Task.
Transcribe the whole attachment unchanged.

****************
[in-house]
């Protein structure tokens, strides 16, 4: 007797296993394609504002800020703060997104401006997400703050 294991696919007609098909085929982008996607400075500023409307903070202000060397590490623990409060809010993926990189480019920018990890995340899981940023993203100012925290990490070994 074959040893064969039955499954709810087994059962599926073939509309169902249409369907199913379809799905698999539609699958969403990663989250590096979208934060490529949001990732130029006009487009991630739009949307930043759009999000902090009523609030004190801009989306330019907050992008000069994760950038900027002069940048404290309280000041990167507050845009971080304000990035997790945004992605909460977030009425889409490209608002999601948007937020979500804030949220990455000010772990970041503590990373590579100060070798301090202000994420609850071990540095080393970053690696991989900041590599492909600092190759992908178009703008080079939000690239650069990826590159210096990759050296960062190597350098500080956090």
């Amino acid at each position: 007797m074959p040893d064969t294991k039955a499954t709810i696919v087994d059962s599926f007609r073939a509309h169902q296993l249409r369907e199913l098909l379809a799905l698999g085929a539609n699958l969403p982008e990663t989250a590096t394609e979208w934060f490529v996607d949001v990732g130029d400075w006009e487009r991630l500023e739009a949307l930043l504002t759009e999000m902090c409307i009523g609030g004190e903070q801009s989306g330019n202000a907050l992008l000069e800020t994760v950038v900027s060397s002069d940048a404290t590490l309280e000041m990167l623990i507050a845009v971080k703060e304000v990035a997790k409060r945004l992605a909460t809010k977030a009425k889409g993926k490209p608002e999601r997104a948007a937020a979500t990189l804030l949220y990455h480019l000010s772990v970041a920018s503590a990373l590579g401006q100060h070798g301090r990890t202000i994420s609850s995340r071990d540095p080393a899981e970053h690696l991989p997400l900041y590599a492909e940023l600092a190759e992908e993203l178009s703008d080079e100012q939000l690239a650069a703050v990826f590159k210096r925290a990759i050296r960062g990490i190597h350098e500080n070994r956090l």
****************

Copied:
[in-house]
């Protein structure tokens, strides 16, 4: 007797296993394609504002800020703060997104401006997400703050 294991696919007609098909085929982008996607400075500023409307903070202000060397590490623990409060809010993926990189480019920018990890995340899981940023993203100012925290990490070994 074959040893064969039955499954709810087994059962599926073939509309169902249409369907199913379809799905698999539609699958969403990663989250590096979208934060490529949001990732130029006009487009991630739009949307930043759009999000902090009523609030004190801009989306330019907050992008000069994760950038900027002069940048404290309280000041990167507050845009971080304000990035997790945004992605909460977030009425889409490209608002999601948007937020979500804030949220990455000010772990970041503590990373590579100060070798301090202000994420609850071990540095080393970053690696991989900041590599492909600092190759992908178009703008080079939000690239650069990826590159210096990759050296960062190597350098500080956090």
């Amino acid at each position: 007797m074959p040893d064969t294991k039955a499954t709810i696919v087994d059962s599926f007609r073939a509309h169902q296993l249409r369907e199913l098909l379809a799905l698999g085929a539609n699958l969403p982008e990663t989250a590096t394609e979208w934060f490529v996607d949001v990732g130029d400075w006009e487009r991630l500023e739009a949307l930043l504002t759009e999000m902090c409307i009523g609030g004190e903070q801009s989306g330019n202000a907050l992008l000069e800020t994760v950038v900027s060397s002069d940048a404290t590490l309280e000041m990167l623990i507050a845009v971080k703060e304000v990035a997790k409060r945004l992605a909460t809010k977030a009425k889409g993926k490209p608002e999601r997104a948007a937020a979500t990189l804030l949220y990455h480019l000010s772990v970041a920018s503590a990373l590579g401006q100060h070798g301090r990890t202000i994420s609850s995340r071990d540095p080393a899981e970053h690696l991989p997400l900041y590599a492909e940023l600092a190759e992908e993203l178009s703008d080079e100012q939000l690239a650069a703050v990826f590159k210096r925290a990759i050296r960062g990490i190597h350098e500080n070994r956090l």